The photo is from 1978. My son, his truck. Behind him, my truck.

Tuesday, January 17, 2012

Honking for Janelle

Saturday, January 17, 2004

Eight miles from the highway via a twisting dirt road I arrive at a faux-stone McMansion.  It sits alone on the side of Langley Hill surrounded by oat grass and the occasional craggy oak.  Janelle, who has probably heard the approach of my truck for the last ten minutes, greets me as I step from the cab.

"You made it," she says.  "Not everyone does."

Janelle has gray hair in a braid down her back.  Near the brand new house is an old barn where I repair copper pipes that their handyman accidentally cut through.  Janelle and her husband Gary watch me work and chatter constantly at me, two sweet people, lonely.  Upon learning that I'm a published writer, Janelle pumps me with questions.  She seems starved for intellectual conversation.  Gary, meanwhile, asks about water quality.  He's a retired software executive, struck it rich in stock options.

In the fields are no cattle, no horses.  A couple of deer are grazing.

It strikes me as odd: they buy 40 acres, build their dream house, a view of sunsets, rolling hills of golden oats, the ocean nine miles away, the country life without livestock or crops — and they can't fix anything.  From their chatter it becomes clear that their neighbors frighten them.  On one side, a billionaire from Silicon Valley is setting off dynamite, blasting holes in the hillside for wine cellars.  On another side, an old rancher shoots any dog that enters his property.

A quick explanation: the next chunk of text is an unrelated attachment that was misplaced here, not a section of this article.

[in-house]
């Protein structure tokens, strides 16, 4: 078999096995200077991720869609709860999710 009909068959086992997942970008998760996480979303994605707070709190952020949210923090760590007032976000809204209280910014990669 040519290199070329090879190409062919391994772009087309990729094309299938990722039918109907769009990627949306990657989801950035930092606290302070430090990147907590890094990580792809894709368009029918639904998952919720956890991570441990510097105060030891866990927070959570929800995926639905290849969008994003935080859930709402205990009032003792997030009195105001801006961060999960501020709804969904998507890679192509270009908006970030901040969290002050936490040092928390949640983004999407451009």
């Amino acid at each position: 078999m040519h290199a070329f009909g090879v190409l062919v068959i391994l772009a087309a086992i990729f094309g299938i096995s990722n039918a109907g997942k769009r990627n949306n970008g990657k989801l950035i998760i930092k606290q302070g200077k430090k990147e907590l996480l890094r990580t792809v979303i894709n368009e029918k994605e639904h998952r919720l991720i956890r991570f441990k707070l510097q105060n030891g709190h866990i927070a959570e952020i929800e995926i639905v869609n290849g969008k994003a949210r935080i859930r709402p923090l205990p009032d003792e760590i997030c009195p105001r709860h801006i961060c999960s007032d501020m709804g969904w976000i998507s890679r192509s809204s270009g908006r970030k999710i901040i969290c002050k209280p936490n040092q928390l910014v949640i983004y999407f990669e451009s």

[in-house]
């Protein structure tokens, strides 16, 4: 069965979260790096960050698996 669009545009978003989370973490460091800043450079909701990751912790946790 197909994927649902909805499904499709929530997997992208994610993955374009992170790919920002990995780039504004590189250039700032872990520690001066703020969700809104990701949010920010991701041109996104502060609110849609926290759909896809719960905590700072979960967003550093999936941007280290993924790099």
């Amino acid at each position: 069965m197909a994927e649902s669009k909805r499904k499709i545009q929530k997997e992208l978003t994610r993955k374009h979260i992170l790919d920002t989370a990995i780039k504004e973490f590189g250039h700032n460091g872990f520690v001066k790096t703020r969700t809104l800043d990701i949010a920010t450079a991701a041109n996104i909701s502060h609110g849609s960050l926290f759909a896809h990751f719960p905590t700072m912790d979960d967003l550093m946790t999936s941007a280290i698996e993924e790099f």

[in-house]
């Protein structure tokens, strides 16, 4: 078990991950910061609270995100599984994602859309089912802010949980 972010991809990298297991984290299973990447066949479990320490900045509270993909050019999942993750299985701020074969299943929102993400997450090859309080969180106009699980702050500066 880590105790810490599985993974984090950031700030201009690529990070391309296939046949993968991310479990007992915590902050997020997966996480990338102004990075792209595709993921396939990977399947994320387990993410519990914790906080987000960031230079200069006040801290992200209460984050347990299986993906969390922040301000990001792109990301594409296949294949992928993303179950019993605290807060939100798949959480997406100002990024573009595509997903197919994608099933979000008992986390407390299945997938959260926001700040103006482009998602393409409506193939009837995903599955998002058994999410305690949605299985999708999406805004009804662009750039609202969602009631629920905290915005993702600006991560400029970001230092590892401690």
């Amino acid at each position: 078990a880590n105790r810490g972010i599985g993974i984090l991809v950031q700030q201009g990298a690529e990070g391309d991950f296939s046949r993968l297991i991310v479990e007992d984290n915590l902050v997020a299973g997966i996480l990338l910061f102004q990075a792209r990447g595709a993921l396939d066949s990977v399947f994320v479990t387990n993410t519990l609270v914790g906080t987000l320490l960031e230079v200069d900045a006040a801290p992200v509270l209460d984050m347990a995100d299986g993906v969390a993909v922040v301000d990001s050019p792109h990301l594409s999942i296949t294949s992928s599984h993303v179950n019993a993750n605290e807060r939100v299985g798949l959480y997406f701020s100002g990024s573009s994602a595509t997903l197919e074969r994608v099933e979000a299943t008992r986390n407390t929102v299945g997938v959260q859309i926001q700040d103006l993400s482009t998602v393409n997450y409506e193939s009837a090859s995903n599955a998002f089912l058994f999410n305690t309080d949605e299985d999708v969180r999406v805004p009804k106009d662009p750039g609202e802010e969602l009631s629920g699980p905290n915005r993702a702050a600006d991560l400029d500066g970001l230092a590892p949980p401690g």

From outside the house I can see a telescope on a tripod next to the vast glass window, facing the fields and ocean.  Their great view comes at a cost.  They're naked to the weather, exposed to an unrelenting uphill wind bringing fog and chill.  As I work, the air screams — literally howls — through cracks in the siding of the barn.

At one point Gary realizes that while he has been talking at me, his wife has wandered away.  "Where's Janelle?" he asks.

"I don't know."  I'm soldering pipes.

A few seconds later, I hear the honking of my truck.  Gary is leaning, reaching through the window, pressing the horn.  From deep in the canyon comes an echo, like a ghost truck.

Janelle appears.  "I'm here, dear.  I just went to the house for a moment."

Gary grasps her.  They walk into the howling barn, side by side, clutching hand to hand as I finish my work.

No comments:

Post a Comment